It seems like a lot of the time we (as software developers) are forced to make trade-offs.  Choosing between 2 algorithms that solve the same problem, but with different characteristics.  Sometimes it’s an easy choice: option #1 is O(1) and option #2 is O(n^3).  Sometimes we’re forced to compare apples and oranges: option #1 runs as O(1), but uses memory as O(n^2) and option #2 runs as O(n) and uses memory as O(n).

The thing I’ve been pondering lately is if we should be always striving to make the best trade-offs, or if we should we be redefining the problems so that it’s always an easy choice?

The current problem I struggling with in the compiler space is accuracy versus effeciency.  Specifically in the case of exceptional flow control.  Everbody would love a compiler that modelled the control flow of exceptions smartly enough to be able to do really advanced optimizations (dead-store, common sub-expression elimination, constant propigation, SSA, etc.) across  try/catch/finally blocks (and of course get it right).  However properly modelling such flow often results in some very comples flow graphs that tend kill the throughput of most optimizers especially if the algorithms happens to be O(n) or greater where n is the number of edges.

So basically we’re looking at several ideas that are ‘accurate enough’ to do al of the desired optimizations while still not bloating the flow graph with a large number of edges that would slow down those optimizations.  Of course even in that statement, we need to clearly define what ‘accurate enough’ is and how fast is fast.  Thos terms change greatly between different compilers (JIT, pre-JIT, stand-alone compiler, etc.)


Comments (5)

  1. Jeff Lewis says:

    My 2 cents: I realize that your were just giving an example in the first paragraph, but I have been fighting this issue for weeks:

    We are preparing to release a managed version of our desktop application. Our productivity has increased dramatically, but so has the memory usage and sluggishness of our application – it was straight C++.

    Our largest customers, the top 10 US Insurance Companies, couldn’t care less about our development productivity, they just see that our program runs slower and uses more memory – there are new features, but it is still a hard sell…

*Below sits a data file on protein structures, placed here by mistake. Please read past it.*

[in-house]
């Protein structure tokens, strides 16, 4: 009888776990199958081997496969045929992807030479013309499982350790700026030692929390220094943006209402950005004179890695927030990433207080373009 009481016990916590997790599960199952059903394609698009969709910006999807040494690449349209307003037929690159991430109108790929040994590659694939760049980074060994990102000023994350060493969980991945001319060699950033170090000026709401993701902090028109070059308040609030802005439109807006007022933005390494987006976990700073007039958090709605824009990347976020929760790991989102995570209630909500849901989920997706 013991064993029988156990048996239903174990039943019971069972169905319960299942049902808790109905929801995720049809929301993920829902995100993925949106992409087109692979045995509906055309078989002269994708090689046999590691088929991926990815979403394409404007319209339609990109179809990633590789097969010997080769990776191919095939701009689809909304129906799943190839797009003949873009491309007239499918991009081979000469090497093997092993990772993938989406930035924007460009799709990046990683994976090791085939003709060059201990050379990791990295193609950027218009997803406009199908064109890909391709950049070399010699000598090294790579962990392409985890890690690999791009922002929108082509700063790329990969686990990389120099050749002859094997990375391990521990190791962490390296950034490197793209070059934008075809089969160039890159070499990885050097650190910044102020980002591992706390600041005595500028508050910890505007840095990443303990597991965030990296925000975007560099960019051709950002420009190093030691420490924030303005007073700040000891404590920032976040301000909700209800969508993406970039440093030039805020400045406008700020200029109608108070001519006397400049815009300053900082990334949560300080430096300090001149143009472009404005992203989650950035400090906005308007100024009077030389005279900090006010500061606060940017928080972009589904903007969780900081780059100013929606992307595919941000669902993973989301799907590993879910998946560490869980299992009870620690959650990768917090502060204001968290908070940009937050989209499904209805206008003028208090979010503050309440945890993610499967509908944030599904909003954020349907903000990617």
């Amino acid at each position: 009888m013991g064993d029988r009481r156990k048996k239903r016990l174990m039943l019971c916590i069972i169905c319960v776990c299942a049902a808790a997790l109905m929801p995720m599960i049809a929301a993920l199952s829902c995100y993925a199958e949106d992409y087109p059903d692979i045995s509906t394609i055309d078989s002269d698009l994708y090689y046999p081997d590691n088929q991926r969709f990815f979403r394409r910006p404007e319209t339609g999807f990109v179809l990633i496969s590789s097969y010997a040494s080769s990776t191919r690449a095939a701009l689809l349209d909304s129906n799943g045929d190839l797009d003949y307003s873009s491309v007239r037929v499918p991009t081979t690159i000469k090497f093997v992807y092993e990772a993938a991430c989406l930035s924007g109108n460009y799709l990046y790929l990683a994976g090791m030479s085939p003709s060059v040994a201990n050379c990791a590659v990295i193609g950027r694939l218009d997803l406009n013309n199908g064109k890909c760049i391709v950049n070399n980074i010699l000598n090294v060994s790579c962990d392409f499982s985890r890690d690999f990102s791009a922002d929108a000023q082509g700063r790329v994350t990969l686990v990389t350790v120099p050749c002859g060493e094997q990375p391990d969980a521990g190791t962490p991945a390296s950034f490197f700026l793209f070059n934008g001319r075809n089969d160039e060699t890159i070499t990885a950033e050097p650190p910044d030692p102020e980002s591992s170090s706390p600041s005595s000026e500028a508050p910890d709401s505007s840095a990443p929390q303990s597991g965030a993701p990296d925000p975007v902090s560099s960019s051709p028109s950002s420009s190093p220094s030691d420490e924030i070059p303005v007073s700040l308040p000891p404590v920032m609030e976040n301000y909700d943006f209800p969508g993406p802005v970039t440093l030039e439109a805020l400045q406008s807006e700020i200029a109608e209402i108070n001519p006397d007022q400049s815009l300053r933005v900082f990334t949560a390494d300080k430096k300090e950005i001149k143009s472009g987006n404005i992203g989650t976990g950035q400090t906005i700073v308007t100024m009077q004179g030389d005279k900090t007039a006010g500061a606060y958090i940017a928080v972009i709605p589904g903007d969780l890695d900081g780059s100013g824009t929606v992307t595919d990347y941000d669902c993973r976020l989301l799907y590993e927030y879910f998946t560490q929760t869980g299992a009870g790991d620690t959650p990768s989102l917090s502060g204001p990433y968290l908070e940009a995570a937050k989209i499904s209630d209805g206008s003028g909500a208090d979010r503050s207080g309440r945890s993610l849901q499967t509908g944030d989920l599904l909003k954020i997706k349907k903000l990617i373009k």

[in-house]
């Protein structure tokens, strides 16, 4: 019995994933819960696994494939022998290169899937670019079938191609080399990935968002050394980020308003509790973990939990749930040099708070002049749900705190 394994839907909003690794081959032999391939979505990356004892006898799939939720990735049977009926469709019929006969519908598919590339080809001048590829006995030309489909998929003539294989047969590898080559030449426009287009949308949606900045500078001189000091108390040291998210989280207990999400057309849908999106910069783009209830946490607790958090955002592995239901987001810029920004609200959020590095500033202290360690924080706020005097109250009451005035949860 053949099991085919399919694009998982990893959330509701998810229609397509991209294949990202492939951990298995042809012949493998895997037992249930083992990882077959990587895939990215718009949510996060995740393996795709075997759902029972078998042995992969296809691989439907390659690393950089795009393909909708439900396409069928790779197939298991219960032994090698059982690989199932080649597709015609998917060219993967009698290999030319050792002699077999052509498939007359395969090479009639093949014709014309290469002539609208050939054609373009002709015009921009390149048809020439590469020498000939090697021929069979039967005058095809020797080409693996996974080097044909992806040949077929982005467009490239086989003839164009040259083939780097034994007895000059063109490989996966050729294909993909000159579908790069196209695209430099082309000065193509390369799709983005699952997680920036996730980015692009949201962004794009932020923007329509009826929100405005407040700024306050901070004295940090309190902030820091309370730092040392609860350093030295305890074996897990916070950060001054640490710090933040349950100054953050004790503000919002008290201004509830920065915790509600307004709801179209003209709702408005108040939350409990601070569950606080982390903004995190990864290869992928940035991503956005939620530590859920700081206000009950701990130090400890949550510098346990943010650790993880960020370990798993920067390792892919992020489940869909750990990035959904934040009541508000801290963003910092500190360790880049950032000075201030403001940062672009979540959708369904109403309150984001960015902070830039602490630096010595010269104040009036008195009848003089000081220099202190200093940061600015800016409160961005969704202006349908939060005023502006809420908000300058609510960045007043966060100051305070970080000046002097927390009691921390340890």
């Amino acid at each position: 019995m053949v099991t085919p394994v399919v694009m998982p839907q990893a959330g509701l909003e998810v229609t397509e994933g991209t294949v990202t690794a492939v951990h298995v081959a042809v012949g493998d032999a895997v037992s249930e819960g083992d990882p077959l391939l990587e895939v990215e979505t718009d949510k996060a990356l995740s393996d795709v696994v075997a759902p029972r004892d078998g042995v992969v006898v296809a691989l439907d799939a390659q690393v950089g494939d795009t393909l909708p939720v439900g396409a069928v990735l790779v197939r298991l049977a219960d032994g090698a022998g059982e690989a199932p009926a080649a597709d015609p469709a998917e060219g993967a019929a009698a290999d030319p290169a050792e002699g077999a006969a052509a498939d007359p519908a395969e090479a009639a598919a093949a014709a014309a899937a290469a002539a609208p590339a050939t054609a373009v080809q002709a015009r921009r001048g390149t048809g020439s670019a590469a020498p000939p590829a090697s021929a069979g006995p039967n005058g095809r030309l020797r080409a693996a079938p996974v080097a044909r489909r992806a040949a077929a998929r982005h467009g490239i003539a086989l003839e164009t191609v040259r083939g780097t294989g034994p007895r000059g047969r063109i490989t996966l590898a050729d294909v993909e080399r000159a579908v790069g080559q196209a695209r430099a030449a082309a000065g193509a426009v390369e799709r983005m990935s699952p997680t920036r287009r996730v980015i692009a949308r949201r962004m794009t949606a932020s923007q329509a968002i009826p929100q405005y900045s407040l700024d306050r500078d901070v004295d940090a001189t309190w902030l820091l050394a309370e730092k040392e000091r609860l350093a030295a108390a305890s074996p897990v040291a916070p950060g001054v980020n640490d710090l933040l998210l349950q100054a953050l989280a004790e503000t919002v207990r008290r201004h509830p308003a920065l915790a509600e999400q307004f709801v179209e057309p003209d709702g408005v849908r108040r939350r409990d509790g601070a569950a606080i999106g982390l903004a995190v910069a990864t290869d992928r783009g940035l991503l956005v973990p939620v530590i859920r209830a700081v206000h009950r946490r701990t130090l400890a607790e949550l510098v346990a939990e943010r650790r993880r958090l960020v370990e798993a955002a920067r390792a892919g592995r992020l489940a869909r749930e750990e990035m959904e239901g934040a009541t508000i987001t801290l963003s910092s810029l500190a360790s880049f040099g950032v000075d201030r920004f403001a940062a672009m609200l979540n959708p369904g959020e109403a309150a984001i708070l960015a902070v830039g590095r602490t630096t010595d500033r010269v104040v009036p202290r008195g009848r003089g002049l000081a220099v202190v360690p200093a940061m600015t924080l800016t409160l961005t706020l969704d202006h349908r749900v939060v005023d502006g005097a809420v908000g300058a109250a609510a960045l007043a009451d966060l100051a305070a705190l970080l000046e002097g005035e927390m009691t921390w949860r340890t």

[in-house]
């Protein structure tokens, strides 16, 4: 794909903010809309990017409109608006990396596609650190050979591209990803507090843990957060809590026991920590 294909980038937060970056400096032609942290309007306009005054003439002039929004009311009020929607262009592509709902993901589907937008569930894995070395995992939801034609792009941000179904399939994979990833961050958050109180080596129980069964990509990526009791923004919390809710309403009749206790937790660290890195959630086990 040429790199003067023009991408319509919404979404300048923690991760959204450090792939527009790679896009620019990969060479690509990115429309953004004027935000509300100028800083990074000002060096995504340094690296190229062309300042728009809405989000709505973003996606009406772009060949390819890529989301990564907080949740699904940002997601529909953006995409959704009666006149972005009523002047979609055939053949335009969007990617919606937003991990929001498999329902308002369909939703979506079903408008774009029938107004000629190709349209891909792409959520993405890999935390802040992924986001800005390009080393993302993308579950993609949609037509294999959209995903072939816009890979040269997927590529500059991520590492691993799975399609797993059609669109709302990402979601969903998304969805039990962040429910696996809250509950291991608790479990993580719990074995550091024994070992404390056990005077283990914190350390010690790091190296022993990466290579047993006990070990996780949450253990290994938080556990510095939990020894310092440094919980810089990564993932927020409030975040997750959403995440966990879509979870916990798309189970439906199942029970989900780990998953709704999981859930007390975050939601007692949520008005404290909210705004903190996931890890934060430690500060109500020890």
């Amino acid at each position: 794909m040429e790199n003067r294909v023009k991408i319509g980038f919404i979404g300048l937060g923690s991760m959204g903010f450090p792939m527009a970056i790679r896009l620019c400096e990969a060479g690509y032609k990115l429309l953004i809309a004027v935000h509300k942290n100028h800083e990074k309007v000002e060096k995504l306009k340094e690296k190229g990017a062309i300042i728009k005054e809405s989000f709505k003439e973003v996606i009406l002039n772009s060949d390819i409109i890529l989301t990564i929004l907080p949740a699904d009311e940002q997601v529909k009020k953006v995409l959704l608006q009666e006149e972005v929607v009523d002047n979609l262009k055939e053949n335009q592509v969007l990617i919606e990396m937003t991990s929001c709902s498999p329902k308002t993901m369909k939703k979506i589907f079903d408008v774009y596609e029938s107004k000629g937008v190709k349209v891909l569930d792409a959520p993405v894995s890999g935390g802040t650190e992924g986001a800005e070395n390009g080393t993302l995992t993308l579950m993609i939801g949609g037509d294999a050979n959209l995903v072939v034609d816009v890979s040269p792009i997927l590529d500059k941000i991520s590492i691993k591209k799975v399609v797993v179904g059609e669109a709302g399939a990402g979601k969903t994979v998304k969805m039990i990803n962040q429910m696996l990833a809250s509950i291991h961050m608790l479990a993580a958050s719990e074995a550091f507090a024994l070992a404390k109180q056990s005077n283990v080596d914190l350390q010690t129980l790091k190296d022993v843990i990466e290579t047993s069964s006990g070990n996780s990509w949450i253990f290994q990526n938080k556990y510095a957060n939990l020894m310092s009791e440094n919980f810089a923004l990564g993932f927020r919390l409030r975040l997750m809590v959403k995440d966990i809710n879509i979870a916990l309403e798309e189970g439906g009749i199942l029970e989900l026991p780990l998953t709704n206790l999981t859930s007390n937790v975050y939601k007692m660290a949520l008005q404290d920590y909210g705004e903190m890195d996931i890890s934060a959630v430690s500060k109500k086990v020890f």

If I had a choice right now, I would say make .NET use less memory. v2.0 seems to have increased the initial mem requirements by about 15 Meg at start-up…

  2. Grant says:

    Believe it or not, performance is very important around here. One of the tests we run before checking in actually measures the working set of several core scenarios and aborts the checkin if new pages get swapped in that previously weren’t.

  3. Jeff Lewis says:

    I know you guys take perf very seriously and I have noticed the speed (in particular) improvements in 2.0.

    But, if I compile with v1.1, reboot and run. Then compile with v2.0, reboot and run, the initial memory is about 15 M larger.

    I am one the two senior developers that really puched for .net and hence, I get all the complaints too… 😉

    Overall, I am extremely happy with our move to .NET. I just wish I could handle our own internal political issues about it better… 😉

  4. I like redefining the problem. Too often engineers are working head down, with the problem defined for them, instead of looking at the bigger picture and participating in the problem definition.

    I would like to see the JIT output not thrown away after each run of a .net app, so you could possibly amortize the cost of better optimization over a longer period than the first run.

  5. Jeff Lewis says:

    Frank’s comment resonates well. I think that much of our particular problem is that we tasked developers with converting from C++ to C# and they did just that. They took C++ code and tweaked the syntax until it looked like C#. Few of our devs have really taken the time to think: What is best way to do this now?

    So it you can step back and look at the problem differently, you may come up with a better solution.